Currently Tritium is produced by neutron bombardment of Lithium. I was looking into alternatives and learned that Helium3 has a rather large cross section for reacting with thermal neutrons. From what I understand, Lithium is somewhat hard to come by and Earth bound production systems often benefit from pre-concentration from Earth's water cycle. So, especially in the outer solar system, where refining Helium3 from the atmospheres of gas and ice giants is rather trivial and there might be a desire to be independent of inner system economies for the ever vital torch drive fuel, could the He3 + thermal neutron pathway be a credibile alternative? How might such a production facility look like, especially with the thermal neutron source?

For context, in the setting the solar system has been colonised. He3 is used in normal fusion reactors, but especially the pure fusion Orion drive vessels connecting the solar system use tritium. Military vessel, especially those of inner system origin use thermonuclear Orion drives and there are prototypes of amat catalised Orion drives as well. Helium3 is the new oil and and mined in mass on the gas giants.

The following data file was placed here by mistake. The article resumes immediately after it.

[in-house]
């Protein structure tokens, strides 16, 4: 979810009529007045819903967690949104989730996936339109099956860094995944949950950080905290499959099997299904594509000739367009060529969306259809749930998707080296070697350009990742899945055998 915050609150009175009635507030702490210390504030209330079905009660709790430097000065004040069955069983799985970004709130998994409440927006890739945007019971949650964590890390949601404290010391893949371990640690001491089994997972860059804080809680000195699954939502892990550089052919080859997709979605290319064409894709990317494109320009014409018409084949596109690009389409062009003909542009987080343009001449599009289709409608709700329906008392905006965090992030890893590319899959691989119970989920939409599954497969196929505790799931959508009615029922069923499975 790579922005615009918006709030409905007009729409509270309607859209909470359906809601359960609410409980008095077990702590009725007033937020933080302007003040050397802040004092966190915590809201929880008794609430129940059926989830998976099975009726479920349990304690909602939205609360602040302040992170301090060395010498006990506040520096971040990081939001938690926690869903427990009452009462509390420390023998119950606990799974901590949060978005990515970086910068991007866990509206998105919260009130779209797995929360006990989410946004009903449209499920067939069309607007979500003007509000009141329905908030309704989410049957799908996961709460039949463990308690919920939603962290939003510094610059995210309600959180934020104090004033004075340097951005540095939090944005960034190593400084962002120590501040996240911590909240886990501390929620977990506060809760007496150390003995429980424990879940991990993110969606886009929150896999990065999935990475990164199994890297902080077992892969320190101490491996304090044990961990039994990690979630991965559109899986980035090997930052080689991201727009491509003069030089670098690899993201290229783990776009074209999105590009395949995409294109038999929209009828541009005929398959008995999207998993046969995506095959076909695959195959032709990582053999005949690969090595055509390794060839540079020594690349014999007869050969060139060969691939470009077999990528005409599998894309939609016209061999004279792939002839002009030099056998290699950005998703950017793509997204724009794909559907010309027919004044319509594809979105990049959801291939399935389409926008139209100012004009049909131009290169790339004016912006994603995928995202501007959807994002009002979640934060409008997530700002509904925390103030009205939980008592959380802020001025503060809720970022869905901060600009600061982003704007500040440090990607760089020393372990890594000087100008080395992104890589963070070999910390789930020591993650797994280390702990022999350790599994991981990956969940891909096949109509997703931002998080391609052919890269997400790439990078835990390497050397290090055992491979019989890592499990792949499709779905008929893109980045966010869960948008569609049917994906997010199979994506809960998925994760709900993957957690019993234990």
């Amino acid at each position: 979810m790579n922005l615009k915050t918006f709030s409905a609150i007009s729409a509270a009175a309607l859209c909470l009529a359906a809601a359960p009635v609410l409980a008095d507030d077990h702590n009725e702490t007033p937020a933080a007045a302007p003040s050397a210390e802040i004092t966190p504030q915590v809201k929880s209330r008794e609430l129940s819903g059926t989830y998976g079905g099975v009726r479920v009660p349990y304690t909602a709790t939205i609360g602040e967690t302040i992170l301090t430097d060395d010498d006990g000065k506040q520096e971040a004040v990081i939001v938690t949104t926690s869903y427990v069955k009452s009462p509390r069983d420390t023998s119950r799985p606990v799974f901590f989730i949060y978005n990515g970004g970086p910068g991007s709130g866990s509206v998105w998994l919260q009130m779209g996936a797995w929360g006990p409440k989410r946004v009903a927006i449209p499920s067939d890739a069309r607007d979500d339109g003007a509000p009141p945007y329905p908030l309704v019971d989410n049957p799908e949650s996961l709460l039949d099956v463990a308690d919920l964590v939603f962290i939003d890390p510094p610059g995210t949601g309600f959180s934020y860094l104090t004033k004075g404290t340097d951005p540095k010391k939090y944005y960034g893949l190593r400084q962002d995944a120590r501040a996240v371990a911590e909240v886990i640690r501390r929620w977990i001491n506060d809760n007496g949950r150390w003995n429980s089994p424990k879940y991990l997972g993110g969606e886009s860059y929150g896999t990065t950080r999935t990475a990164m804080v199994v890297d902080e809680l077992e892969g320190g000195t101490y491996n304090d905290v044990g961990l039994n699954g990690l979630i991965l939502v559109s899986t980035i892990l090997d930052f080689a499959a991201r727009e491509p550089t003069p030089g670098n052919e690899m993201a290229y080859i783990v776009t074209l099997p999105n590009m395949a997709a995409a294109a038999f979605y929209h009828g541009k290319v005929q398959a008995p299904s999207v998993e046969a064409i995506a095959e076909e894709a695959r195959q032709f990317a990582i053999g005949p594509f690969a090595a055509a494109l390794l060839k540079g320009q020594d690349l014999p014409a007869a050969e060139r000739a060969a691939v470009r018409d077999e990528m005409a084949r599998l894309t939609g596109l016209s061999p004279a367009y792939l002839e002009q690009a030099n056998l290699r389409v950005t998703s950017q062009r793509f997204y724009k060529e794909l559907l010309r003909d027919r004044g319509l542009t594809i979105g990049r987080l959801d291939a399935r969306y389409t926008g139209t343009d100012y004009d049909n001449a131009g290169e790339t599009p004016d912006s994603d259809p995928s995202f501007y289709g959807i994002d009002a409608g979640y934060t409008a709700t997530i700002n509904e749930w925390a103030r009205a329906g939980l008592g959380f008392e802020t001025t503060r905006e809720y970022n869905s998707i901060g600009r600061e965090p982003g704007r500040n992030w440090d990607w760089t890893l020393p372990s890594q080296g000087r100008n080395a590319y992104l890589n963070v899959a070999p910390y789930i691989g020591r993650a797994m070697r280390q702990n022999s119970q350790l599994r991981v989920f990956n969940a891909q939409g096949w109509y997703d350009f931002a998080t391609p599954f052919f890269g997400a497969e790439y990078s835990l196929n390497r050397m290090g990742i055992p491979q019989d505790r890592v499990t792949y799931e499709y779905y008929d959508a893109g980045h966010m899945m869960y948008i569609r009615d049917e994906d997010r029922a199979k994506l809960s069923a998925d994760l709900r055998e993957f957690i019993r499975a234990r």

1 Answer 1


So, especially in the outer solar system, where refining Helium3 from the atmospheres of gas and ice giants is rather trivial

If you first assume that extracting and exporting stuff from the atmospheres of gas giants is trivial, then production of tritium from helium 3 seems pretty credible.

Thing is though, they all have crushingly deep gravity wells. Neptune has an escape velocity from the datum level of 23.5 km/s, and an atmospheric scale height twice that of Earth, meaning that gravity and aerodynamic losses are going to be even higher than on Earth. Even without dealing with atmospheric density or the hazards of operating within a gas-giant atmosphere, the energy cost of raising something from Neptune's datum level to the edge of the gas giant's sphere of influence is 275 MJ/kg. Compare with Earth's 62 MJ/kg. Earth also has abundant solar power available, meaning you don't have to burn up a load of the fuel you're lifting out of the gravity well in order to get any fuel out. There's also presumably a whole load of infrastructure there already.